“Significant price inflation” is forecast to grip the offshore helicopter sector as demand for choppers outstrips the number available.
Research group Air and Sea Analytics says the ability of operators to “keep enough serviceable aircraft active” to meet requirements is now “in question”.
It is warning that the sector risks “sleepwalking into a crisis”, with just a “small handful” of uncontracted helicopters remaining.
“Supply chains are stretched and long lead-times are being quoted on critical parts,” said the firm.
“This scenario has been developing over a period of years and it will take years to resolve. It will benefit some parts of the industry and it will place strain on others.
“Significant price inflation is expected, some of which we have seen already.”
Air and Sea Analytics issued the notice ahead of the publication of its latest ‘Heavy & Super-Medium Fleet Census’.
In the previous market roundup, the global helicopter services sector showed a return to pre-pandemic levels of activity, with a “substantial recovery” in the number of flights.
But there were fears too about a looming shortage of aircraft, with a reported drop in Bristow’s fleet of Sikorsky S-92s – the dominant helicopter in the UK North Sea.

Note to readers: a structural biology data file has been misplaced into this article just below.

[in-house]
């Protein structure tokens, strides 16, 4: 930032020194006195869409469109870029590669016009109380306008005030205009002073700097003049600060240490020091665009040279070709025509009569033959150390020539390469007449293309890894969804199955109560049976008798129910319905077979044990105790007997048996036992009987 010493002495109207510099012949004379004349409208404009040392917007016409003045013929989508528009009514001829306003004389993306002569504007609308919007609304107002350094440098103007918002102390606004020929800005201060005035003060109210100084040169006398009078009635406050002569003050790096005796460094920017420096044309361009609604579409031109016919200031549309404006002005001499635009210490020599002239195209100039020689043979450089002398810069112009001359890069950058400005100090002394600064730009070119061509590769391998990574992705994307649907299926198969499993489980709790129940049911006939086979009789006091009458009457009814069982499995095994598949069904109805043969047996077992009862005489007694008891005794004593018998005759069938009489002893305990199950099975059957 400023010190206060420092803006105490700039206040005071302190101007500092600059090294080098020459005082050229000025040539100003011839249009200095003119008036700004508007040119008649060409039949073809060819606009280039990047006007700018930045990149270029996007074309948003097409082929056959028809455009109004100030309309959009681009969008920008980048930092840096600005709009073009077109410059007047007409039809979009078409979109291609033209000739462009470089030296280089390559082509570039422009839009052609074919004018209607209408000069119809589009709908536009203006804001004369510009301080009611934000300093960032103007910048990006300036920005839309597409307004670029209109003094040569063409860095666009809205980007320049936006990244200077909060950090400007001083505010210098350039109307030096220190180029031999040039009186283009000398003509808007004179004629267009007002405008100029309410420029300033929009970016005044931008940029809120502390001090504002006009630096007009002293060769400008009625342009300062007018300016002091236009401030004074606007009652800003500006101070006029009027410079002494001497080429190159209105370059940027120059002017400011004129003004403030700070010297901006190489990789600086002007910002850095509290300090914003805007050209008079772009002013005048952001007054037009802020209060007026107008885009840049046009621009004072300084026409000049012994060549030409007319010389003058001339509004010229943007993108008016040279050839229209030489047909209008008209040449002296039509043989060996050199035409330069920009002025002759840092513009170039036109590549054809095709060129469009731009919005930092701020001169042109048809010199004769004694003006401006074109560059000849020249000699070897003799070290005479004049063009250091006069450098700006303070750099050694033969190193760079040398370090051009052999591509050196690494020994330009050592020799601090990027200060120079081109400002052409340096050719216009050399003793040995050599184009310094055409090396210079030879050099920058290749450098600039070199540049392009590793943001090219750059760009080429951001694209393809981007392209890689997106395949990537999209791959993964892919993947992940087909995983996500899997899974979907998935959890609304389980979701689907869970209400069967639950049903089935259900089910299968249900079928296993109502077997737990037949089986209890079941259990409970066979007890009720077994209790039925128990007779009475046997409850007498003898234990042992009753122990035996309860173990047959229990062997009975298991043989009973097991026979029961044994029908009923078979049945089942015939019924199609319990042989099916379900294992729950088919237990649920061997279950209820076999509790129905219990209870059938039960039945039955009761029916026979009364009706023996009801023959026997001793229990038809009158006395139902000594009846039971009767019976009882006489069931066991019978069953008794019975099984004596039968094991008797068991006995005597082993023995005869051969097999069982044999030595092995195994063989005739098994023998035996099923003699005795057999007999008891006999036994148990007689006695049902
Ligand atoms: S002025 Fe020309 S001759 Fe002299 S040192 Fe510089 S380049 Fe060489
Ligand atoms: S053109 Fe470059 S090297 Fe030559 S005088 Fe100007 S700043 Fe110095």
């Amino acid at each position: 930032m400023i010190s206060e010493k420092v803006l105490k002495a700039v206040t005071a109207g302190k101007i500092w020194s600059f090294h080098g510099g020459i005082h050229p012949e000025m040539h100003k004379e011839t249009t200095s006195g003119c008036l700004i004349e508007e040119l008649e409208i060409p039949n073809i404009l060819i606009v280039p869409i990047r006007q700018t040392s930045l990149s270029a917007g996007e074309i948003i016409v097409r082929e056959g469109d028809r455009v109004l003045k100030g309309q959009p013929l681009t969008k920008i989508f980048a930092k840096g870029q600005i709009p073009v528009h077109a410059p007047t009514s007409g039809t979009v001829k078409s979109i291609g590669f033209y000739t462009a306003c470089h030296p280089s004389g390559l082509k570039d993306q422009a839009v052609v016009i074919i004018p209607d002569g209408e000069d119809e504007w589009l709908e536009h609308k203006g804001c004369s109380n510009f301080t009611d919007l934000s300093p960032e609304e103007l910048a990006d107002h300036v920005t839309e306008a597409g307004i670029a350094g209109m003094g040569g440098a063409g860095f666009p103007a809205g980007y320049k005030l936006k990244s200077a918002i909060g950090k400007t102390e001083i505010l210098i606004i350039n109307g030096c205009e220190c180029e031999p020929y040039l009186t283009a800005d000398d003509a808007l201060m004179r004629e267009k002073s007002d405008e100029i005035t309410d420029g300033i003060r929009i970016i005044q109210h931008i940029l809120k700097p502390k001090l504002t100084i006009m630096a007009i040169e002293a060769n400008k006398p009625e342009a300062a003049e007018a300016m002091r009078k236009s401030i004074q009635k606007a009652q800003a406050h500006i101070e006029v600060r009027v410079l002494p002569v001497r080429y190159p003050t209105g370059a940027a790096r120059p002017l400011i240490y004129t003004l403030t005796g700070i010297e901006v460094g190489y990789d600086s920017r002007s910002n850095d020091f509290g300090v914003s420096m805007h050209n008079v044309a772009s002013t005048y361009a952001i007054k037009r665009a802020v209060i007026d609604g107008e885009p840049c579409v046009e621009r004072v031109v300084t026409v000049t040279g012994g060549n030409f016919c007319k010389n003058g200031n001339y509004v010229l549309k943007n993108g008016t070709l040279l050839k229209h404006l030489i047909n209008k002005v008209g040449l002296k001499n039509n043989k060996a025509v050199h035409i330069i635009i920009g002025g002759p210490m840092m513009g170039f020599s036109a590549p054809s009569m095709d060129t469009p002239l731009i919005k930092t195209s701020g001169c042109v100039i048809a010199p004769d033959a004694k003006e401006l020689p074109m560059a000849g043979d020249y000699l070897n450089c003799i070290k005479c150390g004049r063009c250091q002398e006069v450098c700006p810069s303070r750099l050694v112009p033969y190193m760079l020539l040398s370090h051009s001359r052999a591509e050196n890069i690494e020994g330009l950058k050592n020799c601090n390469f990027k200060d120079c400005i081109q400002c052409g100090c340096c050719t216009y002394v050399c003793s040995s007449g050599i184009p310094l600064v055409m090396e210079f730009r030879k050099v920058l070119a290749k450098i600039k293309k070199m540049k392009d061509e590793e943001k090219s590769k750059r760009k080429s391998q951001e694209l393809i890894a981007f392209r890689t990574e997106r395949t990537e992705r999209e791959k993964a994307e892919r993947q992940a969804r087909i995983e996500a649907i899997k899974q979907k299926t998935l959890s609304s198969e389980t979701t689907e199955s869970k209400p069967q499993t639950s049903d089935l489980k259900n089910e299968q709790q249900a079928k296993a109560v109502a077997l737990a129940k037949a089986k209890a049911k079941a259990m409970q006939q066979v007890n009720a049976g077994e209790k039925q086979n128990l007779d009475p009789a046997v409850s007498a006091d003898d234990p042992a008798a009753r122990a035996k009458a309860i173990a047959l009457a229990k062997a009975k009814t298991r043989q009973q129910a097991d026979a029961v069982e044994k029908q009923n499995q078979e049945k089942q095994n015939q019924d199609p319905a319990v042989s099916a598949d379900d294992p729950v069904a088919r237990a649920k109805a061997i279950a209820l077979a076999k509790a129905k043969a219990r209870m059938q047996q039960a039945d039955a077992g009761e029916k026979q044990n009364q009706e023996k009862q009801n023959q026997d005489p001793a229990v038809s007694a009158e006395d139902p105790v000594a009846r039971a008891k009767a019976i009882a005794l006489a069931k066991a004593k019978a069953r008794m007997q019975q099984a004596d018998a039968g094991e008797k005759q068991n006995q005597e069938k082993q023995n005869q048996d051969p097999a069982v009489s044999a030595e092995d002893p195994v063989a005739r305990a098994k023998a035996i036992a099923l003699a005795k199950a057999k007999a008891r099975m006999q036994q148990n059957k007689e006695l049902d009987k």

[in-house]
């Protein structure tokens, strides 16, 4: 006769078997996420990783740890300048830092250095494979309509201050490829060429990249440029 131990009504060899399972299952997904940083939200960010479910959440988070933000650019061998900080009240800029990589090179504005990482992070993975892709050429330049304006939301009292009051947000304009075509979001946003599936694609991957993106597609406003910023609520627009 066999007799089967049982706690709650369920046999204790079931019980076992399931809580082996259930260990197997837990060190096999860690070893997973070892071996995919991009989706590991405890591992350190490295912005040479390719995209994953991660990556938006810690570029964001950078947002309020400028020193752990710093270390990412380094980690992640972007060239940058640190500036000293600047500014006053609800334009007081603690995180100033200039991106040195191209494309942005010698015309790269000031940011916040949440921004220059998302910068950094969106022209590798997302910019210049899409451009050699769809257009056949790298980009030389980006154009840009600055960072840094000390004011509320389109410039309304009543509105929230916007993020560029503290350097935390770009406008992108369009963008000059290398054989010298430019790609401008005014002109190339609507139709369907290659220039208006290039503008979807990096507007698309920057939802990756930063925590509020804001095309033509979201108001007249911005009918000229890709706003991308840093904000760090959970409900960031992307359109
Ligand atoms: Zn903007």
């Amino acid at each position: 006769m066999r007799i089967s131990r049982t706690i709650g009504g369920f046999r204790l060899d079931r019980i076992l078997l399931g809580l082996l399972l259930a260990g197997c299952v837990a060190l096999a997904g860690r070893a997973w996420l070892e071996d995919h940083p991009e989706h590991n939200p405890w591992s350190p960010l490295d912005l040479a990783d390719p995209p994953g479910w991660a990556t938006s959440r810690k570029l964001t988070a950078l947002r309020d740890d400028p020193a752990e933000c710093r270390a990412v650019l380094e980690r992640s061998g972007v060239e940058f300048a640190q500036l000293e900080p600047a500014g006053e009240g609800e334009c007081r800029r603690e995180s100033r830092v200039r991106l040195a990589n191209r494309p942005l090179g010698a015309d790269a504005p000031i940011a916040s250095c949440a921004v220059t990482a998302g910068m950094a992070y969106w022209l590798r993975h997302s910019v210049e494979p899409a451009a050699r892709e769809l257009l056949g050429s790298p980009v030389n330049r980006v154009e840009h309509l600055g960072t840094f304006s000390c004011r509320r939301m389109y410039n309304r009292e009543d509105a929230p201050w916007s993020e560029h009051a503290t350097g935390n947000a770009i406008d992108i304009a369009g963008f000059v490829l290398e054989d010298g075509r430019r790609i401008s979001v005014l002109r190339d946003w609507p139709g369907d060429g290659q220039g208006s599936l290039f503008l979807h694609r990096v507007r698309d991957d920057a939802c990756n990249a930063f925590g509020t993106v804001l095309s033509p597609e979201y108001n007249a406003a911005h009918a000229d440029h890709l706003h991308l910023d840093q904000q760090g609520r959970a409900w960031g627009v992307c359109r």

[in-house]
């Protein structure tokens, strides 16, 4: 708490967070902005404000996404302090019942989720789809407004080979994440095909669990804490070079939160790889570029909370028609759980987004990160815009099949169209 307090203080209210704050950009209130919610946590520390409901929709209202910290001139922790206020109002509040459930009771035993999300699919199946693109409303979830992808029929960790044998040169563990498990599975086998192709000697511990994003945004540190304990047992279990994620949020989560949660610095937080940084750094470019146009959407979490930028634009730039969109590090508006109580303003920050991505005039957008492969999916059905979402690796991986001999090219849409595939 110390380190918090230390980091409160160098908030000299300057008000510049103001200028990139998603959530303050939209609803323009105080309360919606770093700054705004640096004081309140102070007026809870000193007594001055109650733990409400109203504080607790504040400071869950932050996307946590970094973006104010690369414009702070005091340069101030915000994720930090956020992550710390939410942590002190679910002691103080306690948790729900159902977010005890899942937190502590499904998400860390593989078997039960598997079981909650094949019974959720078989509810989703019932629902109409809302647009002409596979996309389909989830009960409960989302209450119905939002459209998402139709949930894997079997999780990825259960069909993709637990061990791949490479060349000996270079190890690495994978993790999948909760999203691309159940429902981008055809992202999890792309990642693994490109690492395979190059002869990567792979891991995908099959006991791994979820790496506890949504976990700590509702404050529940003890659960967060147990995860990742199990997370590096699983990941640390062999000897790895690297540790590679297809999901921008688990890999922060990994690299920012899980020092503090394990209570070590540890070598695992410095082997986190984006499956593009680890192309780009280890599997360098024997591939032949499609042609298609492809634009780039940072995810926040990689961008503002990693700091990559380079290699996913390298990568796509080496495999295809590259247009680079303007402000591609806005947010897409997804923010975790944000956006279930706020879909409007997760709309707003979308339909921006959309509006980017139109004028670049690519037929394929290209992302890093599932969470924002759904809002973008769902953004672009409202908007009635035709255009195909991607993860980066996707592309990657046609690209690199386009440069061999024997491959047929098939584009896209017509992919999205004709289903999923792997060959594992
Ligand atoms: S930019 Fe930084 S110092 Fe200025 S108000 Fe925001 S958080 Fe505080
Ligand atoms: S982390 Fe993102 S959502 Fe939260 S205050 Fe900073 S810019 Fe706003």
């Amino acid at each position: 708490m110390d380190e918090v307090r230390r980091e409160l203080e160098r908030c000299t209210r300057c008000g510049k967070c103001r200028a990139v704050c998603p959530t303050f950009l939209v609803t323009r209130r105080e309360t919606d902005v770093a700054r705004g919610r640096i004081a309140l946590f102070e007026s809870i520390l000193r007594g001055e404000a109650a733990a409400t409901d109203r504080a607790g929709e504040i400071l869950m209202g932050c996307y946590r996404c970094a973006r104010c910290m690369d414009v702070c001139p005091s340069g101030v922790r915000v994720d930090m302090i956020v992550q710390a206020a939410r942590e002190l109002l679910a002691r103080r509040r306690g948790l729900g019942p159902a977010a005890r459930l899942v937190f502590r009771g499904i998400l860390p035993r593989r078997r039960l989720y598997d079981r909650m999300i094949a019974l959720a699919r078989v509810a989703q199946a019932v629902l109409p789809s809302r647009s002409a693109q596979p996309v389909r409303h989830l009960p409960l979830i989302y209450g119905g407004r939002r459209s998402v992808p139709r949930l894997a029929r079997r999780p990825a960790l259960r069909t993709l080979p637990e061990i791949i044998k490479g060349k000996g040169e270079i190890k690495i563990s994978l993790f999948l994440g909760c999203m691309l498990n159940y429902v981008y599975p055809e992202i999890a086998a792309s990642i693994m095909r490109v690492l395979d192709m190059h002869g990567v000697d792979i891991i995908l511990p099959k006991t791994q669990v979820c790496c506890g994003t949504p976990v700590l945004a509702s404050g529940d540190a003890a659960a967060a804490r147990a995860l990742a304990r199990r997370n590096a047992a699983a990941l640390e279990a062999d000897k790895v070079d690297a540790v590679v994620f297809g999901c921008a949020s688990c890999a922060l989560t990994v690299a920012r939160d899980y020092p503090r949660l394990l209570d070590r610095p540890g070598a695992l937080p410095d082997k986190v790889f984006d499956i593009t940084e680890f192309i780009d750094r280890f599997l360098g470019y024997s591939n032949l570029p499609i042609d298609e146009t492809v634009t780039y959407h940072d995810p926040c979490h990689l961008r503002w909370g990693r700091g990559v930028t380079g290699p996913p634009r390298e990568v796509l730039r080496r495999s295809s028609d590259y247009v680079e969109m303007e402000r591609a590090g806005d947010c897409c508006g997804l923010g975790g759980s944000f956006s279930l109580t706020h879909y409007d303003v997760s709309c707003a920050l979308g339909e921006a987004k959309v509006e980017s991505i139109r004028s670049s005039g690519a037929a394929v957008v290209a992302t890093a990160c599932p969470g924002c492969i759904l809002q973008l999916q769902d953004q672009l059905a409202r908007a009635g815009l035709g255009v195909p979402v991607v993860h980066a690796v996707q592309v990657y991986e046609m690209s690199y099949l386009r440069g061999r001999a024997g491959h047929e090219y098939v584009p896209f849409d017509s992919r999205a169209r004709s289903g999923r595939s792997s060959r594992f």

Commenting on the period, director of Air and Sea Analytics Steve Robertson, former head of oilfield services at Westwood Global, said the uplift in activity was not surprising “given high oil prices and double-digit growth in upstream expenditure.”
“Of particular interest is the underlying intensity of activity in returning aircraft to service (RTS). Aircraft that a year ago no-one would have expected to return to the active fleet are now flying again.
“It’s only a matter of time before scarcity of available aircraft and parts drives up pricing significantly.”
Around a year ago, the firm called for “new orders of offshore helicopters” to meet demand growth with “things looking up” in the oil and gas sector.
At the time there were only around two dozen available S-92s.